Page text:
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  • Writer's picturePenn FTD Center

Pathology: Bringing the Microscope to Clinic

In his presentation at our 2021 Caregiver Conference, Penn FTD Center co-director and cognitive neurologist Dr. David Irwin highlighted that a clinical diagnosis of FTD can tell us what changes and symptoms to expect, but it does not identify the pathology in the brain, the true cause of the disease. Predicting pathology is key to future treatments for FTD, and for that we need “biomarkers”.  



To understand why a clinical diagnosis does not predict pathology, we must first know how diagnoses are made. When you see a clinical neurologist, they will take you through a neurological and cognitive exam, which evaluates affected brain regions and symptoms like poor multitasking, disinhibition, changes in language or appetite, and motor weakness. By looking at these different signs and symptoms, neurologists can arrive at a clinical diagnosis, such as frontotemporal dementia (or FTD). The issue is that clinical diagnoses can tell us what is wrong in the brain, but they do not identify the cause.  


By comparison, a neuropathologist evaluates brain tissue at autopsy. They identify the different proteins under the microscope that caused the syndrome diagnosed in life. Instead of a clinical diagnosis of “FTD”, neuropathologists provide a pathological diagnosis of frontotemporal lobar degeneration or “FTLD”. In fact, there are multiple types of FTLD based on which proteins accumulate in the brain: the two major types of FTLD proteins are tau and TDP-43.


We all have both proteins (tau and TDP-43) in our brains, and they normally serve important functions. For reasons we don’t understand, in some individuals they start to stick together in brain cells, leading to cell death and impaired brain functioning. The clinical syndrome of FTD can be caused by either tau or TDP-43, and a precise neuropathological diagnosis of FTLD is still only available through a postmortem exam of brain. But to try and stop the disease, we must be able to identify which protein is abnormal.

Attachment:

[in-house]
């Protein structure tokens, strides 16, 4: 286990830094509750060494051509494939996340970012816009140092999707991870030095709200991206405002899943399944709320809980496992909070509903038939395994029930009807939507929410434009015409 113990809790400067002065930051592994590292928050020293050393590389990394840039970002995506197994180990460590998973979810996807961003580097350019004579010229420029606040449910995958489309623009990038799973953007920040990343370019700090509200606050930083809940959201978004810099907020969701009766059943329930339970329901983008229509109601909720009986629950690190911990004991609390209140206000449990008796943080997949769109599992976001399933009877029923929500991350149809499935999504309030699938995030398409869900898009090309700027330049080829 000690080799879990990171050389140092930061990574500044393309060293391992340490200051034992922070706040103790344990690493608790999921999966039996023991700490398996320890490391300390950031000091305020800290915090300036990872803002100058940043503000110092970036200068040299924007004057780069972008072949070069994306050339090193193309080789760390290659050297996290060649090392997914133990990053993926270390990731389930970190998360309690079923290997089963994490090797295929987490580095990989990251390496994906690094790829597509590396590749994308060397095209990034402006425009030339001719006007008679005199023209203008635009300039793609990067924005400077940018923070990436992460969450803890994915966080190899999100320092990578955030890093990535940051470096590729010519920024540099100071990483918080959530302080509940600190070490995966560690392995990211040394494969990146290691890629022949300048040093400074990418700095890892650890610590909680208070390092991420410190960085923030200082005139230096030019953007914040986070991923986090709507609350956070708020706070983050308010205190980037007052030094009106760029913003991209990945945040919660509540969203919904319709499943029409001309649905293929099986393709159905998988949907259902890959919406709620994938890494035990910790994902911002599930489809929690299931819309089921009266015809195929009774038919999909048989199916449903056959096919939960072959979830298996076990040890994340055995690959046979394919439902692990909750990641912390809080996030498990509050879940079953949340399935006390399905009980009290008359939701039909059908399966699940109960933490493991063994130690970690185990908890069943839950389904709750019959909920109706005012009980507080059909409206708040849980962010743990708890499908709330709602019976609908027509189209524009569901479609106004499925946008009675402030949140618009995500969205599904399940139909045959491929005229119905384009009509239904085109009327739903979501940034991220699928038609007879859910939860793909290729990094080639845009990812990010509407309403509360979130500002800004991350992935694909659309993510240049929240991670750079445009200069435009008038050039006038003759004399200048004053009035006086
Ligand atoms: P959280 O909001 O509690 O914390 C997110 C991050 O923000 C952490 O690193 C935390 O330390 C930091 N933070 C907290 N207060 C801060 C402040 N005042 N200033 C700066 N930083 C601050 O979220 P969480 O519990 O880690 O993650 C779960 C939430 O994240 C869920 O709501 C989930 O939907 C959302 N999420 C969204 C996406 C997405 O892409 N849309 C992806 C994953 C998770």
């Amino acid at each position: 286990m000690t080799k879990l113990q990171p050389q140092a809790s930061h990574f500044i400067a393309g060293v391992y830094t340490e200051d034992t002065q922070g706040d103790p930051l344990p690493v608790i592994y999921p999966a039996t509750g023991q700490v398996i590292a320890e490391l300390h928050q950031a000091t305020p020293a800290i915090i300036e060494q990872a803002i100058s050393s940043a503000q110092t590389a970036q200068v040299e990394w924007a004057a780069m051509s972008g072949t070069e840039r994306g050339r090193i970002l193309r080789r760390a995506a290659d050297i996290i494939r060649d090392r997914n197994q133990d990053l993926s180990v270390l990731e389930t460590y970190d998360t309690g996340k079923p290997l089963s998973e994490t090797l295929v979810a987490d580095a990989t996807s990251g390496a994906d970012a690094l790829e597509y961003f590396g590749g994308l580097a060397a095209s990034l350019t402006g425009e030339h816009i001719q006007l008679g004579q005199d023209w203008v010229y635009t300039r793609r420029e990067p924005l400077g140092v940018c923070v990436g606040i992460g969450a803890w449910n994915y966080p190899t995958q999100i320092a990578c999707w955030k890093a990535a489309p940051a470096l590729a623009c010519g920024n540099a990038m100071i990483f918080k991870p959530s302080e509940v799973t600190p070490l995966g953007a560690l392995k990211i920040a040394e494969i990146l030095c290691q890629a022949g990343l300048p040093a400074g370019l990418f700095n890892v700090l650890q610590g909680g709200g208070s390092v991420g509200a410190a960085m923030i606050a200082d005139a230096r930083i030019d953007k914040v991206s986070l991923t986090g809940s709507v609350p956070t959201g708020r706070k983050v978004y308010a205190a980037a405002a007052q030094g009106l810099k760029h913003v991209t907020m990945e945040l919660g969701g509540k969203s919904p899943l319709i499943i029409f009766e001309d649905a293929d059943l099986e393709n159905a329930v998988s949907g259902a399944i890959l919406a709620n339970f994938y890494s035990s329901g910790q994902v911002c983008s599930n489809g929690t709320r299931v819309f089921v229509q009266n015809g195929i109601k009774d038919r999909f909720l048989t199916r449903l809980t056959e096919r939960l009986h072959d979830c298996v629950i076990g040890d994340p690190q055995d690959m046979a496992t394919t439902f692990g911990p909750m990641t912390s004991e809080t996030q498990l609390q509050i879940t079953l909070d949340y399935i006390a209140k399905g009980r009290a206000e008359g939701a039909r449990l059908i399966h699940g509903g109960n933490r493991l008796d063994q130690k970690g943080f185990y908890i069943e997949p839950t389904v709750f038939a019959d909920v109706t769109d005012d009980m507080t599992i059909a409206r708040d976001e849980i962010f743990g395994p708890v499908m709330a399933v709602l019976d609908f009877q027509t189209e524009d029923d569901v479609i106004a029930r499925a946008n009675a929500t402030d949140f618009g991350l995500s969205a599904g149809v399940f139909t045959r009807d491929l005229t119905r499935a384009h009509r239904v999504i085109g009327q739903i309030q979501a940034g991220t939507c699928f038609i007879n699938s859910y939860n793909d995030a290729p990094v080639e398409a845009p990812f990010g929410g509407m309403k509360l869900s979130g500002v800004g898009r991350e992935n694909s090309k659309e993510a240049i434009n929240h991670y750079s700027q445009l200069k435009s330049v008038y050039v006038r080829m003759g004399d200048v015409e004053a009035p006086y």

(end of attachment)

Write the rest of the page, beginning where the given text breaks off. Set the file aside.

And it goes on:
Ideally, we would be able to diagnose an individual both by their symptoms and by underlying pathology. Biomarkers may provide that link to providing a pathological diagnosis in the clinic. Biomarkers are neuroimaging or biofluid tests that indicate pathology type and location.  Biomarkers for FTLD-tau or FTLD-TDP-43 pathology are currently in the research realm, but the ultimate goal is to bring them to the clinic.   


Research in the field of biomarkers is ongoing. Knowledge that we gain from autopsy and brain bank donations today is important so that one day biomarkers may be able to identify FTLD pathology in a living patient. Currently, we use advanced imaging techniques to analyze a slide that has been stained for either tau or TDP-43. This can tell us about which proteins have accumulated and where they have spread through the brain. Dr. Irwin’s work indicates that tau is higher in the white matter connections between cells in the brain, and that TDP-43 is higher in the grey matter cell bodies, and that different brain regions are more affected by one protein over the other. In individuals clinically diagnosed with FTD, we can combine pathology data with MRI images taken during life to gain a deeper understanding of the disease process.  


Ongoing studies in Dr. Irwin’s lab are working to bring this from the microscope into the clinic. If you would like to view the recordings of our previous caregiver conferences, you can visit our webpage here.

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